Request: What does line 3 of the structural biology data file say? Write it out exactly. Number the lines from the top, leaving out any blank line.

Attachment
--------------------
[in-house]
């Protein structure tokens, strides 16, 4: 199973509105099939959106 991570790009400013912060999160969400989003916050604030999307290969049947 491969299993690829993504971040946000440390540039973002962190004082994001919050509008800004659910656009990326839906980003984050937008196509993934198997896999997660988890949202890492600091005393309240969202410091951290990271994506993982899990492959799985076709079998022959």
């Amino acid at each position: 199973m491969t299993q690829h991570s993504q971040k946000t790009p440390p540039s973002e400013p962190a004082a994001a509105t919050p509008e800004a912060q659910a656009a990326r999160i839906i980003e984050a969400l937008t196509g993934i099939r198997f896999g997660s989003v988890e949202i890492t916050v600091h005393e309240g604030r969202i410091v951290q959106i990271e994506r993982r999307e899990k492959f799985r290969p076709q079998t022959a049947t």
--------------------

């Amino acid at each position: 199973m491969t299993q690829h991570s993504q971040k946000t790009p440390p540039s973002e400013p962190a004082a994001a509105t919050p509008e800004a912060q659910a656009a990326r999160i839906i980003e984050a969400l937008t196509g993934i099939r198997f896999g997660s989003v988890e949202i890492t916050v600091h005393e309240g604030r969202i410091v951290q959106i990271e994506r993982r999307e899990k492959f799985r290969p076709q079998t022959a049947t």